Thursday 7 April saw the beginning of a fight back by workers and students in Higher Education. UCU members at London Metropolitan University staged a walkout, and the Universities UK conference on privatisation of higher education was disrupted by free education activists.
London Met is threatening to cut 550 full-time equivalent positions, potentially affecting over 800 staff — a quarter of the workforce. This comes after gross mismanagement by the college’s Vice-Chancellor, Brian Roper, who fiddled the books, making up paper students in order to secure extra £56 million funding over several years. When the university watchdog, HEFCE, found out about the fiddle, it imposed a “claw back” of £38 million, starting with a £18million cut to next year’s budget.
The workers at London Met have organised. They fought off the victimisation of their rep. After a very public battle, they built enough pressure to force Roper’s early retirement. (Albeit on a fat pension and with nine months holiday on full pay!)
The 7 April strike saw a large picket lines of workers and students across the various London campuses. Unfortunately, Unison did not call out its members on the day although it is balloting as we go to press.
The strikers are calling on HEFCE to bail out the university, correctly arguing that the workers and students shouldn’t be punished for the corruption and incompetency of their management. They are demanding London Met “opens the books” so they can see exactly where the money is — if that had been standard practice, this disaster would not have happened.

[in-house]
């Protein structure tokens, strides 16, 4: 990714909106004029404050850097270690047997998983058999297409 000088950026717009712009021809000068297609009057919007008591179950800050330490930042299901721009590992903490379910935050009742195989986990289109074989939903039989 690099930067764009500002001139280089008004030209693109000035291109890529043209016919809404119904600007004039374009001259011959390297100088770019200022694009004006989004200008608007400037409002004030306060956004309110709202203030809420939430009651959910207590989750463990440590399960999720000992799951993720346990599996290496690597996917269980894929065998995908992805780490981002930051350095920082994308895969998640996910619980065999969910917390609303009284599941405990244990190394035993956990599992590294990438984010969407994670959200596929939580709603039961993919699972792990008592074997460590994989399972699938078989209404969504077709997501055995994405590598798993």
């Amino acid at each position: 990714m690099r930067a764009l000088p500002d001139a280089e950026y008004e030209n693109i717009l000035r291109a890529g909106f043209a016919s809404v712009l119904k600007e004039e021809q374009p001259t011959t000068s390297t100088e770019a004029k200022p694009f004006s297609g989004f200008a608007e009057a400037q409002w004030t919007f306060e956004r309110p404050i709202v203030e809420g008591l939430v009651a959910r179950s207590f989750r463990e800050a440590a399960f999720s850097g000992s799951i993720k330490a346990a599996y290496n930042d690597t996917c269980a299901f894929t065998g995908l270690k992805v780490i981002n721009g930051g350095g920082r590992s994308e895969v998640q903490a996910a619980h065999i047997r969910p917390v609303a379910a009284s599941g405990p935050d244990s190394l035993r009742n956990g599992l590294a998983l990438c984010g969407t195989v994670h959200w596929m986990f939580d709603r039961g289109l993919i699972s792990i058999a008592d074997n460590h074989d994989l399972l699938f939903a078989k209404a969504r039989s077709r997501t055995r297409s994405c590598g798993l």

Staff know that the university has just pocketed £25 million for the sale of a building, and they also know about three management positions being advertised on salaries of £60,000. However, there is still no transparency, management is still fudging, and thousands of workers, students and family members are left worrying about an unknown future.
Workers on the picket line in East London talked about a plan to not teach for the first week in the autumn term. Students have now gone into occupation.
The problems at London Met show the need for universities to be run under democratic worker and student control. Currently if the bosses screw up, then they just line their pockets before heading off for long retirement. Meanwhile, workers and students are left to pick up the pieces, pushed onto the dole. What is happening at London Met is a taste of what is coming to other universities. We need to link up the struggles and build a fight not just for jobs, but for a different form of education under worker and student control.
• A large online network has grown up around this dispute. See
Facebook: “Save London Metropolitan University”